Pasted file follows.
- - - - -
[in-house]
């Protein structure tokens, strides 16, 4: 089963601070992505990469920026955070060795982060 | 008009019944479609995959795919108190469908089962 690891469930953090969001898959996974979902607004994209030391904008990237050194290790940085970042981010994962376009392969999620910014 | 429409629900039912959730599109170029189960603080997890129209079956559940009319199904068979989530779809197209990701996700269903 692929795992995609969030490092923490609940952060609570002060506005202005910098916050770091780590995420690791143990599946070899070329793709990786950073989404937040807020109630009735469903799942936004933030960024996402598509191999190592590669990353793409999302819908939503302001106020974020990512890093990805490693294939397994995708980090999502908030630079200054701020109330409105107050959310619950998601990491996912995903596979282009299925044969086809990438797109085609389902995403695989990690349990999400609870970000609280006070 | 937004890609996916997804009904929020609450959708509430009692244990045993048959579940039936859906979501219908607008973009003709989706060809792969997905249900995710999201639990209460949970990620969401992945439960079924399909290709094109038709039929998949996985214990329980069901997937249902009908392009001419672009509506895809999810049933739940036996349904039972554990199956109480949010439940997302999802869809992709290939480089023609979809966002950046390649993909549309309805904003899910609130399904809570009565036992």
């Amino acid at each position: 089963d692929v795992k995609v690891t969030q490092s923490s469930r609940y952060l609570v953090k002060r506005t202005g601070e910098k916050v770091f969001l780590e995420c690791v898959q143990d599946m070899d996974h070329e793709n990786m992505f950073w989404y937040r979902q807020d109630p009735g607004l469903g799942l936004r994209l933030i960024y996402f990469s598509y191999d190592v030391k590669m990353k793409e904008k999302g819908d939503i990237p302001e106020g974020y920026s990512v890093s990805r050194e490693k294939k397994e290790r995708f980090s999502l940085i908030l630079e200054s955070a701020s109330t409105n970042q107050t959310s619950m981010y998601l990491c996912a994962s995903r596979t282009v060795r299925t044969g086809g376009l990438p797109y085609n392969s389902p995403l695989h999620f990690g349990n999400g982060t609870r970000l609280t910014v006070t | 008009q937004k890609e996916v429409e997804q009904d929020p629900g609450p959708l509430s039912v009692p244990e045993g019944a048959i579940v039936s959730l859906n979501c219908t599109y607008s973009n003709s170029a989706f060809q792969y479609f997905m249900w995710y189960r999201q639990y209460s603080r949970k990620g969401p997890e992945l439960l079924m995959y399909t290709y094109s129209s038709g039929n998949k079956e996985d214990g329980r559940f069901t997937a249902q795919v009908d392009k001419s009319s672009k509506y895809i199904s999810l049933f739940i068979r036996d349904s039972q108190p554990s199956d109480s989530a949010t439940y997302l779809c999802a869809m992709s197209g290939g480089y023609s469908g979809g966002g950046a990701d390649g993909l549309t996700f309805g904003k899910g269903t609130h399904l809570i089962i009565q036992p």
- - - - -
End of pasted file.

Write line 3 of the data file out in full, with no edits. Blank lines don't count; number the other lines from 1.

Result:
């Amino acid at each position: 089963d692929v795992k995609v690891t969030q490092s923490s469930r609940y952060l609570v953090k002060r506005t202005g601070e910098k916050v770091f969001l780590e995420c690791v898959q143990d599946m070899d996974h070329e793709n990786m992505f950073w989404y937040r979902q807020d109630p009735g607004l469903g799942l936004r994209l933030i960024y996402f990469s598509y191999d190592v030391k590669m990353k793409e904008k999302g819908d939503i990237p302001e106020g974020y920026s990512v890093s990805r050194e490693k294939k397994e290790r995708f980090s999502l940085i908030l630079e200054s955070a701020s109330t409105n970042q107050t959310s619950m981010y998601l990491c996912a994962s995903r596979t282009v060795r299925t044969g086809g376009l990438p797109y085609n392969s389902p995403l695989h999620f990690g349990n999400g982060t609870r970000l609280t910014v006070t | 008009q937004k890609e996916v429409e997804q009904d929020p629900g609450p959708l509430s039912v009692p244990e045993g019944a048959i579940v039936s959730l859906n979501c219908t599109y607008s973009n003709s170029a989706f060809q792969y479609f997905m249900w995710y189960r999201q639990y209460s603080r949970k990620g969401p997890e992945l439960l079924m995959y399909t290709y094109s129209s038709g039929n998949k079956e996985d214990g329980r559940f069901t997937a249902q795919v009908d392009k001419s009319s672009k509506y895809i199904s999810l049933f739940i068979r036996d349904s039972q108190p554990s199956d109480s989530a949010t439940y997302l779809c999802a869809m992709s197209g290939g480089y023609s469908g979809g966002g950046a990701d390649g993909l549309t996700f309805g904003k899910g269903t609130h399904l809570i089962i009565q036992p």